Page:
The EESC issues between 160 and 190 opinions and information reports a year.
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At present, there is a lack of systematic thinking about competitiveness at the European level. Businesses are struggling under the weight of new legislation that primarily pursues objectives other than improving competitiveness and that adds to the excessive cumulative burden imposed on them in recent years. Formal permit procedures for construction and industrial operations, together with the hiring of staff from third countries, are important parts of the problem.
Today, permitting procedures, especially environmental permits, take far too long and often end with an outcome which is to the detriment not only for the company in question, but with negative effects for the whole economy and for the EU's green transition. In fact, unrealistic targets and detailed requirements imposed by both EU and national regulations often paradoxically impede the pace of the green transition, rather than accelerating it.
Sometimes it is due to complex rules, often to slow procedures with too many administrations involved at different levels, and in other cases due to the fact that permitting authorities are not adequately staffed and/or lack sufficient digital resources to process applications efficiently. All this means projects get delayed for far too long with permitting costs adding to development costs and risk which deters investors.
Purpose of the study and main tasks to be performed
The purpose of this study is to examine the challenges that companies in the European Union encounter when obtaining permits and how these difficulties impact the EU's economic competitiveness, as well as its green and digital transitions. The study should provide specific examples of how EU and national legislation impede competitiveness and hinder economic growth, also when compared to its primary rivals, the US and China, and point to best practices for optimisation where they exist.
The study should build on the assessment of case studies of companies, through interviews with business representatives and open sources in at least seven different EU countries and across at least five sectors, as well as a quantitative analysis of data on time and costs associated with permit applications. It should also analyse how different permitting processes lead to different outcomes, such as the number of permits issued and the types of permits issued. It is, for instance, important to give examples where permitting procedures are excessively time-consuming and where the outcome is unjustifiably unbalanced, and provide reasons for this.
Finally, the study should develop policy recommendations to improve permitting processes in order to improve the overall investment and business conditions in Europe, increase competitiveness, create more jobs and promote sustainable growth. The results of the study are planned to be used as a basis for EU actions that could shape the future and improve the EU's competitiveness in the coming decade, and contribute to the ongoing debate on ensuring simplified and fast-track permitting, under the Net-Zero Industry Act of the Green Deal Industrial Plan, as well as any related future initiatives.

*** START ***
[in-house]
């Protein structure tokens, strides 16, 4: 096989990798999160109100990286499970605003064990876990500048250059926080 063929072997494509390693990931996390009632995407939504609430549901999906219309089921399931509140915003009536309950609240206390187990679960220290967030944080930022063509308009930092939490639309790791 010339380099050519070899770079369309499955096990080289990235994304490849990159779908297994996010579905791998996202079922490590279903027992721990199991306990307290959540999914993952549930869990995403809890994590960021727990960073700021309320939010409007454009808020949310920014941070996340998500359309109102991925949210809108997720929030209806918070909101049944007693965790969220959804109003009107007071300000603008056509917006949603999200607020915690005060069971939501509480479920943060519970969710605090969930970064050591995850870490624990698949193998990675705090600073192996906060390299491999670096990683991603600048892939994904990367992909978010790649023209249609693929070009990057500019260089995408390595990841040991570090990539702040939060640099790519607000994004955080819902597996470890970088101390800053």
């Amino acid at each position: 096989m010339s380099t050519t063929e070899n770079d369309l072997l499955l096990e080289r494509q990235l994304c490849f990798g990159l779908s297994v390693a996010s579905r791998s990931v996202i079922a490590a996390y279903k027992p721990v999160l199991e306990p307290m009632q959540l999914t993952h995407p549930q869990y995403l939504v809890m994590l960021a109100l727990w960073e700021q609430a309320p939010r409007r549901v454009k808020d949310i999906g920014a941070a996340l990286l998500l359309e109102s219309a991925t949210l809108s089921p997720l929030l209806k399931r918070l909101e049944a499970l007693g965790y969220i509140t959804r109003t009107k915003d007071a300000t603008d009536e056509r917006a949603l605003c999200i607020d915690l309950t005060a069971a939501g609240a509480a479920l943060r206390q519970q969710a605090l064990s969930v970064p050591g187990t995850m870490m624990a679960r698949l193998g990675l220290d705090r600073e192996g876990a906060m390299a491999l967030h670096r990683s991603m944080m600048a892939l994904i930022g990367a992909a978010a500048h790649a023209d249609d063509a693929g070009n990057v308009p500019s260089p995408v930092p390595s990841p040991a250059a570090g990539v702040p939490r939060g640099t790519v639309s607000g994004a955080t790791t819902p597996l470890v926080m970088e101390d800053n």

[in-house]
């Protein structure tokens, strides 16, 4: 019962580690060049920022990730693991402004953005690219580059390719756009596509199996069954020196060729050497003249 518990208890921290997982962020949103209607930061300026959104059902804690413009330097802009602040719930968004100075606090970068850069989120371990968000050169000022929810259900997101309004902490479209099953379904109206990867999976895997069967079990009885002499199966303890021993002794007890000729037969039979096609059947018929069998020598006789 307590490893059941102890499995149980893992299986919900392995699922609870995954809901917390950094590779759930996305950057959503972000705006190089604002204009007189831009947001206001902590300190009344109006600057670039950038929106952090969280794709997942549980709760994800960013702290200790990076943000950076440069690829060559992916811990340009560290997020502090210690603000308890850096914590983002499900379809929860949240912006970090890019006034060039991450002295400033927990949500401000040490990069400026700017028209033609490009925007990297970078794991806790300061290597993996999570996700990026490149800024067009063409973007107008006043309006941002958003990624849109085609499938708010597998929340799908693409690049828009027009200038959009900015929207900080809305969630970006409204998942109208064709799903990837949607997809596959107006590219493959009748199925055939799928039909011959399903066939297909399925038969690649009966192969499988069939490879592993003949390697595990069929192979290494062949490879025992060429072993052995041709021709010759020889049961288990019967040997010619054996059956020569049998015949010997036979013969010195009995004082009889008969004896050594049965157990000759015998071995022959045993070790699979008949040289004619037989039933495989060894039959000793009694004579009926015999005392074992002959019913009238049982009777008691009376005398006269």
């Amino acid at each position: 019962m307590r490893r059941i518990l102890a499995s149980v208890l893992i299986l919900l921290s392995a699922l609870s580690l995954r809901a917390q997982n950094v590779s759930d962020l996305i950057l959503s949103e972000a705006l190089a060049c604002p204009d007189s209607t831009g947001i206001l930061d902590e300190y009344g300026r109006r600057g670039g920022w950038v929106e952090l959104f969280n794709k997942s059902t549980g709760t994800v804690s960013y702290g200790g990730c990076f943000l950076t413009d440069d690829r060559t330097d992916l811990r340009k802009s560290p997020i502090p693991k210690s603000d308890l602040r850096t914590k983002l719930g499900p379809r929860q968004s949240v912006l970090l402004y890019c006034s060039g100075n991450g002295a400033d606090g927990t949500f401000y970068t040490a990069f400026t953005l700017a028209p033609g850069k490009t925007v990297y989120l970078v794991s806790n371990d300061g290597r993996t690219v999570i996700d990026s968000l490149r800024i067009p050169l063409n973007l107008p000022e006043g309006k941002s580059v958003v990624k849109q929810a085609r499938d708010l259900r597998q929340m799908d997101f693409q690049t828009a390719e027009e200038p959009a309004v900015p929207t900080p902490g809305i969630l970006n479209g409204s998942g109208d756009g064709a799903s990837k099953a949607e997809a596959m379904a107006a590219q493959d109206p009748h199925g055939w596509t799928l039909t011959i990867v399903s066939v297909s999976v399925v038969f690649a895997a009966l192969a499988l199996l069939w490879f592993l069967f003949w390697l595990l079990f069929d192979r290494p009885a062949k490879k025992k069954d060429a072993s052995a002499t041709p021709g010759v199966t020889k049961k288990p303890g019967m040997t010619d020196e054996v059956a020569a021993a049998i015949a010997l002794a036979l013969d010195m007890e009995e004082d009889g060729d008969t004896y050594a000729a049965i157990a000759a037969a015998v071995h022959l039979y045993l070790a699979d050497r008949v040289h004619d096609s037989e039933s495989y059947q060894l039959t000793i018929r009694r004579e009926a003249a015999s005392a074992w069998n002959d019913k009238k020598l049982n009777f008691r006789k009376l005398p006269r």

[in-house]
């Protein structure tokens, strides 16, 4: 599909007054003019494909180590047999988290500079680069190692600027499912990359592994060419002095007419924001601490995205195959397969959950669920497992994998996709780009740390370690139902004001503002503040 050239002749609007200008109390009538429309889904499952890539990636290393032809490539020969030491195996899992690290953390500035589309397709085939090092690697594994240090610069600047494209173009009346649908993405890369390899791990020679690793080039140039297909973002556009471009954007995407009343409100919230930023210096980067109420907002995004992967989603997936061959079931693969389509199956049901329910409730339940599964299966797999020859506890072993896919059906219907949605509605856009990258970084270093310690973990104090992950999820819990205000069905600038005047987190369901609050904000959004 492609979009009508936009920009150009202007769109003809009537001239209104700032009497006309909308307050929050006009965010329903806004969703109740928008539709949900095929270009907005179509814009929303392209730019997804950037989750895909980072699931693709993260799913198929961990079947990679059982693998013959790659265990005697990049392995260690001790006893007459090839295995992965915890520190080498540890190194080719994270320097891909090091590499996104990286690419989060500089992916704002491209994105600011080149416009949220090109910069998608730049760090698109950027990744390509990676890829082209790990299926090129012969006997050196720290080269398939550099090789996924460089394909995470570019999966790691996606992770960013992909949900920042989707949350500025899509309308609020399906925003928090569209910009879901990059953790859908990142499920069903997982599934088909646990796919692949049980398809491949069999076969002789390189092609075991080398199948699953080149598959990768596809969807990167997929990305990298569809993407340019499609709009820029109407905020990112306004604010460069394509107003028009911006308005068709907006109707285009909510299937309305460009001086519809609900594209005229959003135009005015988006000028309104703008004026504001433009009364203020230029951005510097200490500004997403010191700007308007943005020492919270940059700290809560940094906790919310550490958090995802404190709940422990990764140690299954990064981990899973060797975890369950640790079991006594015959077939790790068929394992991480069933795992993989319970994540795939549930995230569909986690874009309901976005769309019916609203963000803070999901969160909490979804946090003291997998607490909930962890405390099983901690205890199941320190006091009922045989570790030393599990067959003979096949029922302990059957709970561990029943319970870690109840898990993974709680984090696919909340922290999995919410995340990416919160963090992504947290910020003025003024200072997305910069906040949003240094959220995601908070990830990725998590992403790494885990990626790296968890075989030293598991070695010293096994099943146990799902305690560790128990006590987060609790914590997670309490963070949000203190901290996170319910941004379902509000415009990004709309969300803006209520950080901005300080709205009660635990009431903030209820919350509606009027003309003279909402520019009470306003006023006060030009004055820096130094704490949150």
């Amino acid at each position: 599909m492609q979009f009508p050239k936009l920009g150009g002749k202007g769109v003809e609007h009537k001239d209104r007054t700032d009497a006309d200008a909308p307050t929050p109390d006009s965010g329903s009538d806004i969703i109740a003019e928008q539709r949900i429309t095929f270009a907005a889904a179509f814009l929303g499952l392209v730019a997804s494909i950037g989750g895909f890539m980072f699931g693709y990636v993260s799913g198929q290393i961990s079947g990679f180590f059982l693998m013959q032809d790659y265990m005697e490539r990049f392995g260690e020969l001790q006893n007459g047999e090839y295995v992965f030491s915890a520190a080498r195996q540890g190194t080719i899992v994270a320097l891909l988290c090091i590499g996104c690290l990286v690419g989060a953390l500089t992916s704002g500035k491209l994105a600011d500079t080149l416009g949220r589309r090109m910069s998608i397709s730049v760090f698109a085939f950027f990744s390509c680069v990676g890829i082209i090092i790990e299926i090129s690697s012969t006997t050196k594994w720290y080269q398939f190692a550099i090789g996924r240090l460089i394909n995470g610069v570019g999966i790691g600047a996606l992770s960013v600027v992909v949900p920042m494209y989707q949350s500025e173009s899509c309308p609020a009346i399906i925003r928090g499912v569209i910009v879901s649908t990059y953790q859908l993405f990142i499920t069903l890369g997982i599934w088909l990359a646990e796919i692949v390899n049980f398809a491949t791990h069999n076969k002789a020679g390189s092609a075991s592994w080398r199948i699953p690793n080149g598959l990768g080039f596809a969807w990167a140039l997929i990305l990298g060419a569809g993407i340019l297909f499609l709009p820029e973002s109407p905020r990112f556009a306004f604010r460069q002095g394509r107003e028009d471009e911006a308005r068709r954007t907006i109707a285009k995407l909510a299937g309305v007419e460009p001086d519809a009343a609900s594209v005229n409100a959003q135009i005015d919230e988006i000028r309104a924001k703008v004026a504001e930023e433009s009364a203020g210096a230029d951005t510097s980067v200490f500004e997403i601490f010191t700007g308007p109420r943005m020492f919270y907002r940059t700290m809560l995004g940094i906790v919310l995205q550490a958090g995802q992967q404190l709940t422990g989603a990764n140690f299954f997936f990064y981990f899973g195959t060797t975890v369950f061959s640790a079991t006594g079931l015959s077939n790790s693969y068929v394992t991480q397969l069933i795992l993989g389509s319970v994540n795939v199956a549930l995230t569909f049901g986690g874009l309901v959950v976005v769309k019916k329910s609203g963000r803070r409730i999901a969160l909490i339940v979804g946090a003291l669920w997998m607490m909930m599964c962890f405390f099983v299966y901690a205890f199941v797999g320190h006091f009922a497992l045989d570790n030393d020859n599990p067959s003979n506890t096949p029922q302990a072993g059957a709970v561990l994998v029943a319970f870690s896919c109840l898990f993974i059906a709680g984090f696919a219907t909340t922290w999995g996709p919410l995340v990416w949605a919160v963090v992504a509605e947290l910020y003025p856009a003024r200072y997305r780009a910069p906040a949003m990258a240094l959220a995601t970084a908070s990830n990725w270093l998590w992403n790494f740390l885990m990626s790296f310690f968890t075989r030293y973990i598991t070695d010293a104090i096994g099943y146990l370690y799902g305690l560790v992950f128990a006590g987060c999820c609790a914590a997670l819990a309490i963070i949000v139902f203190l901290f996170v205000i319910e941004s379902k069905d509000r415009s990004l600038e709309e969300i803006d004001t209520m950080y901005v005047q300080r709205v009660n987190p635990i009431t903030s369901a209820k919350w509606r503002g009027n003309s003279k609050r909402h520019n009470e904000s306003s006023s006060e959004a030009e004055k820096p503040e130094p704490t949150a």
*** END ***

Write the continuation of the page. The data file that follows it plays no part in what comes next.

The study should be conducted in English. As a minimum, it should cover Sweden, Finland, Spain, France, Germany, Latvia and Croatia, and should examine, in particular, the situation in industry, mining, construction, agriculture and the financial sectors.
Launch of the invitation to tender: March-April 2023.
Contract award: 2nd quarter 2023.
The final study report is expected within 6 months following the signature of the contract.
Deadline for submission of tenders: approximately April-May 2023.
WHO MAY EXPRESS INTEREST TO BE INVITED IN THE SUBSEQUENT CALL FOR TENDERS?
Participation is open on equal terms to all natural and legal persons established in the European Union (EU) or in a third country which has a special agreement with the EU in the field of public procurement on the conditions laid down in that agreement. This includes:
All EU Member States;
Parties to special international agreements with the EU in the field of public procurement:
European Economic Area agreement (EEA): Iceland, Norway and Liechtenstein;
Stabilisation and Association Agreements (SAA): North Macedonia, Albania, Montenegro, Serbia, Bosnia and Herzegovina and Kosovo.
HOW TO EXPRESS INTEREST
Entities established in a country that has access to the procurement can express interest in participating in the planned procedure by filling in and submitting the contact form (see link at the bottom of this page).
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Please note that this announcement does not create any obligation for the EESC to launch a procurement procedure. The EESC will take the submitted information into account only to identify potential candidates. Expressing interest to participate in this type of negotiated procedure does not create any legal right or legitimate expectation on the part of any economic operator, and the EESC has the right to cancel the procedure at any time. The documents of the actual call for tenders (invitation letter, tender specifications and draft contract) will only be provided to the identified candidates when the procedure is launched, and any tender received from a legal or natural person not invited to tender will be rejected.